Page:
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  Milosevic in the Hague: What it Means for Yugoslavia and the Region

media release

Milosevic in The Hague: What it Means for the FRY

Belgrade/Brussels, 6 July 2001: Slobodan Milosevic’s appearance before the International Criminal Tribunal in The Hague this week was an historic and cathartic moment for the Western Balkans. The International Crisis Group welcomes the bold and positive action by the Serbian authorities in transferring the former President to face war crimes charges. But this momentous event has also exposed the deep structural problems of the Yugoslav Federation and in the short term has precipitated the sense of crisis rather than ending it.

In a new briefing paper published today, “Milosevic in The Hague: Background and Implications”, ICG provides an authoritative account of the events leading to Milosevic’s transfer, and analysis of its consequences. Already the government of the Federal Republic of Yugoslavia (FRY) has collapsed, and the ruling Democratic Opposition of Serbia (DOS) coalition is so divided and traumatised that it may not survive. FRY President Vojislav Kostunica is trying to form a new federal government, but this may be impossible without new elections, the results of which are highly uncertain.

In this context, ICG notes a striking development – the growth of pro-independence sentiment among Serbs themselves. Previously the pressure for independence had come from Montenegro, however all that seems to hold the federation together now is Serb concern about the legal implications for Kosovo. The shock of Milosevic’s transfer may yet alter both Montenegrin and Serbian politics.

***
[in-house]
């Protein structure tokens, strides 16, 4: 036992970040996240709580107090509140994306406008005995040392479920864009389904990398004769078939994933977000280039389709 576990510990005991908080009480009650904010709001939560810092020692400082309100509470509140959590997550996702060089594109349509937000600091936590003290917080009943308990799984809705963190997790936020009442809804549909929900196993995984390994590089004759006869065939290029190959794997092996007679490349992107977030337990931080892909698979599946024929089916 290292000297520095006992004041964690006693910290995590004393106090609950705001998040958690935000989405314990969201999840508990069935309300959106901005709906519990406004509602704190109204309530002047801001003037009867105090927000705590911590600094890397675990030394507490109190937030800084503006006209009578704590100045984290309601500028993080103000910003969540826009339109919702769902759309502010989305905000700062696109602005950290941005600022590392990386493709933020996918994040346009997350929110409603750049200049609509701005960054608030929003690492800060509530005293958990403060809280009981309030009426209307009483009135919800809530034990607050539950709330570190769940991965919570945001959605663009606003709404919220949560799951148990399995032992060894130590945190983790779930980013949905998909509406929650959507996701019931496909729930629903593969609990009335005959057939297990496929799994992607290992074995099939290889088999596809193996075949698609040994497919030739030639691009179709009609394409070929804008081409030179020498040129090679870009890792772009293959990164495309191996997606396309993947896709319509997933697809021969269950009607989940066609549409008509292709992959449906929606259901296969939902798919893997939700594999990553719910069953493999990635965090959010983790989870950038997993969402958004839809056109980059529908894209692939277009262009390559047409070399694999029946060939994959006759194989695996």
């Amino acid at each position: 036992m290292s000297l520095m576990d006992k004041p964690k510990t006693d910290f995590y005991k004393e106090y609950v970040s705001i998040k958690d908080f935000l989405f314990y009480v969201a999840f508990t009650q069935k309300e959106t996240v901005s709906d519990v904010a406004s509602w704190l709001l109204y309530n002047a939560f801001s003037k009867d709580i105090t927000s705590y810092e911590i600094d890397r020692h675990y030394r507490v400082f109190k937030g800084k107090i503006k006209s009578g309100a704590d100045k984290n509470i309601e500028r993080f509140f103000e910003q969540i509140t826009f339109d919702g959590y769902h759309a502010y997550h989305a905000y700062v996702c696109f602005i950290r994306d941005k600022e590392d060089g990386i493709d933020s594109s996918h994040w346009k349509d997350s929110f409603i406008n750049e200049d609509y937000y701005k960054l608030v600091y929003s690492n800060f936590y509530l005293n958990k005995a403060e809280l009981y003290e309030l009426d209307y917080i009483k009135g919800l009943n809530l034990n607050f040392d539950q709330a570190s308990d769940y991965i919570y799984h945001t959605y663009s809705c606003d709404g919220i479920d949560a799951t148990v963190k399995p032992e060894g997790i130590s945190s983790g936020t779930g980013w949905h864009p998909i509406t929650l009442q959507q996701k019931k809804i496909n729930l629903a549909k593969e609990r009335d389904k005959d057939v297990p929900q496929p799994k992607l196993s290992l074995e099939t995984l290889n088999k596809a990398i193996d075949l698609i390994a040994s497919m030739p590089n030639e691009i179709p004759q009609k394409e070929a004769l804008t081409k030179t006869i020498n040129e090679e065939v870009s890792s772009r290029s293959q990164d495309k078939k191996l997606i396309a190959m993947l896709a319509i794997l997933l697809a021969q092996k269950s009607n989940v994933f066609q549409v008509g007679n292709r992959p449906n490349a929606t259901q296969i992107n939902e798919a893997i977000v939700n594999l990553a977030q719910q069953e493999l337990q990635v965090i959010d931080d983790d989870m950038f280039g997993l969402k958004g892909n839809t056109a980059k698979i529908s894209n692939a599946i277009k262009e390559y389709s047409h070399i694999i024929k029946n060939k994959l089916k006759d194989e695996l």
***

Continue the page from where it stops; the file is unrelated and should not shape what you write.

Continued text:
“The need to reshape the Yugoslav federation has never been more urgent,” said Mark Thompson, ICG’s Balkans Program Director. “If the EU, U.S. and FRY prove unable to redefine the policies and roles of Serbia and Montenegro in a meaningful manner, the dissolution of the “third Yugoslavia” will not be long in coming.”

Milosevic’s arrival in The Hague will also have a wider impact on the region. International pressure on Croatia to deliver indictees will increase, and the prospect of Bosnian Serbs Ratko Mladic and Radovan Karadzic also facing justice seem better than ever.

However the donor countries who approved more than a billion dollars in aid to Yugoslavia following Milosevic’s transfer must not lose sight of the fact that there are dozens of other indictees still at large in Serbia and Republika Srpska. Belgrade must improve its cooperation with the international community in both Bosnia and Kosovo if aid is to continue to flow.

ICG analysts are available for interview
Contacts: Katy Cronin, Sascha Pichler at ICG Brussels +32 2 536 00 64 or 70 [email protected]
This briefing and all other ICG publications are available on our website www.crisisweb.org


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